One Word: Plastics
Karen Ristuben has seen the future of our oceans. And it’s not pretty.
Editor’s note: The artwork accompanying this story is from an ongoing project entitled “Stuff I Found on the Beach” by Gloucester photographer Michael Prince.
Karen Ristuben wanted to know more.
In Gloucester, where she lives, life and livelihood are deeply connected to the ocean. And plastic pollution is a serious problem.
On our beaches we see all kinds of plastic: bottles, nylon netting, even pieces of medical equipment. It’s easy to mistake a small piece of colored plastic for sea glass. Maybe we pick it up, maybe we ignore it.
This is a problem that humans created. The depth and range of ocean plastic pollution is vast and we see its impact right here on Cape Ann.
And right on Rocky Neck’s Wonson Cove, where Ristuben lives.
. . . . .
In 2011, Ristuben, an artist, lawyer, educator, community advocate, civic leader, and environmentalist, journeyed to the North Pacific Gyre. She traveled to the 12.4 million square mile oceanic ecosystem — home to the Great Pacific Garbage Patch — aboard Pangaea Exploration’s Sea Dragon research vessel to document the amount of floating debris in the ocean.
Discovered in the mid-1980s, the patch has been estimated to cover an area as large as 5.8 million square miles. (That’s bigger than Canada). It is thick with plastic that has degraded into microparticles, and it’s having a major impact on both marine and human health.
. . . . .
Where did your passion for this issue begin?
I live on Wonson Cove in East Gloucester. I was seeing firsthand the pollution impact on marine life, and it was disturbing to see so much plastic coming in on the tide. My interest in ocean plastic pollution started through making art.
My love of the ocean, my urge to protect it, and my art all converged when I started working with glass. I’ve always loved working with glass for its reflective and transparent qualities. I experimented with the qualities of glass — how refraction and reflection and transparency work scientifically — as part of my MFA program at Vermont College for Fine Arts in Montepelier. I experimented with clear glass and watery places and started taking photographs. I took car windows and put them out in nature because they are curved and refract and reflect and twist and flip images.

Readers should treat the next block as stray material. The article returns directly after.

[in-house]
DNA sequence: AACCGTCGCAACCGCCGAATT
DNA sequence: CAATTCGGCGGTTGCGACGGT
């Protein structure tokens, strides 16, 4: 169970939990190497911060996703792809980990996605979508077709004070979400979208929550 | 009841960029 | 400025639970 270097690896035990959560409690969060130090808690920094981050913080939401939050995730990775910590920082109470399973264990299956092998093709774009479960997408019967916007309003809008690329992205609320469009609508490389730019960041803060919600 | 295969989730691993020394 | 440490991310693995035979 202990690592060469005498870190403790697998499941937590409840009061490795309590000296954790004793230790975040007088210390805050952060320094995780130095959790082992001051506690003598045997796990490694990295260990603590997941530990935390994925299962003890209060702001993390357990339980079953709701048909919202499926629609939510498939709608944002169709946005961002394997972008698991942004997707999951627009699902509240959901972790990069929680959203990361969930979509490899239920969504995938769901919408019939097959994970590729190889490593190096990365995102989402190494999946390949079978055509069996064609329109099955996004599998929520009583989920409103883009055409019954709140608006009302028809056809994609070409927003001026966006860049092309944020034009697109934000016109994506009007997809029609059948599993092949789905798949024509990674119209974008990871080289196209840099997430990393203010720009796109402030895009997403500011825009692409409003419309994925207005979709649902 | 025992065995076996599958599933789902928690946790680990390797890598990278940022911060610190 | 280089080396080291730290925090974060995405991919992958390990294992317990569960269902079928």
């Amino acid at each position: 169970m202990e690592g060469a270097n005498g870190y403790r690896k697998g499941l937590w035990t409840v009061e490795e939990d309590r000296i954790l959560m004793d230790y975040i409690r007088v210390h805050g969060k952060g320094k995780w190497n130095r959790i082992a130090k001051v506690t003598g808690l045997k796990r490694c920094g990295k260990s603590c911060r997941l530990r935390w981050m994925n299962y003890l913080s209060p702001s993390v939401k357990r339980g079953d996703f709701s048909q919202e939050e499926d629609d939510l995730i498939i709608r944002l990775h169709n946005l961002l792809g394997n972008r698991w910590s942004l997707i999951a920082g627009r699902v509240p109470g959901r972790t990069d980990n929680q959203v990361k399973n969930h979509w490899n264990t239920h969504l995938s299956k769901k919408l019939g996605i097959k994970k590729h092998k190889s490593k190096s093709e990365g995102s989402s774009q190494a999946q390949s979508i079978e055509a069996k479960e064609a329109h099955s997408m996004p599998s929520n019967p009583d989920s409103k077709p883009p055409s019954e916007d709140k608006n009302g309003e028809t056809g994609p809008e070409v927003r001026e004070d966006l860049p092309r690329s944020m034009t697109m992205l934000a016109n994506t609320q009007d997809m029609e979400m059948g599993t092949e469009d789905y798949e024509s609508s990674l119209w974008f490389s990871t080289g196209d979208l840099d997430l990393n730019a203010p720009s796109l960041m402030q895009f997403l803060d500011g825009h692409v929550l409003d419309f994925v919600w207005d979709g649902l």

One of my professors noticed that I was interested in working with nature and suggested that I explore the complicated human relationship with the environment. He pushed me to ask questions: What is needed? What is urgent? What does nature need from you?
In answering these questions for myself, I realized that ocean plastic pollution was going to be my direction.
How did this inquiry turn into art?
I picked up trash on Wonson Cove beach for 90 days. I sorted it and washed it and put it in bins. It was an enormous amount of plastic.
I took my collection up to Montpelier and produced an art installation. The plastic problem was consuming me and the art installation was an obvious physical sign of the issue.
I was doing academic research on plastic as a material and conveyor of pollutants in the ocean at the same time that I was working on the art installation. I looked at the ocean plastic pollution issue from different angles.
Plastic breaks down in the ocean into tiny microparticles that contain toxins — which are like poison pills to marine wildlife. I looked at the human relationship with plastics going back to the 1950s and our current plastic waste stream and the lack of waste management when it comes to recycling. My researched included looking at what other countries were doing to reduce plastic pollution in the supply chain.
My trash collection, art installation, and academic research culminated in a multimedia presentation on the issue of our plastic world and how this translated to the little beach outside my window.
How did you find yourself aboard the Sea Dragon?
I decided to go to the next level with my research and ended up on this 72-foot steel-hulled sailboat-turned-research vessel. We traveled from Hawaii through the North Pacific Gyre on a 3,000 mile trip to Vancouver.
Thirteen people were on the boat with me collecting research samples over a three-week period.
We were in the middle of the ocean with no stops or land or other vessels in sight. We had one tack north and one tack east and were underway the whole time.
We took samples including sea water, fish, and plastic. The ship’s trawling system was deployed about 40 times. In every trawl, we picked up plastic that had drifted thousands of miles away from land. Our sampling only skimmed the top 12 inches of the ocean’s surface, which is really a tiny, minuscule sample, but it is an indicator of the plastic that is in the full water column of the ocean.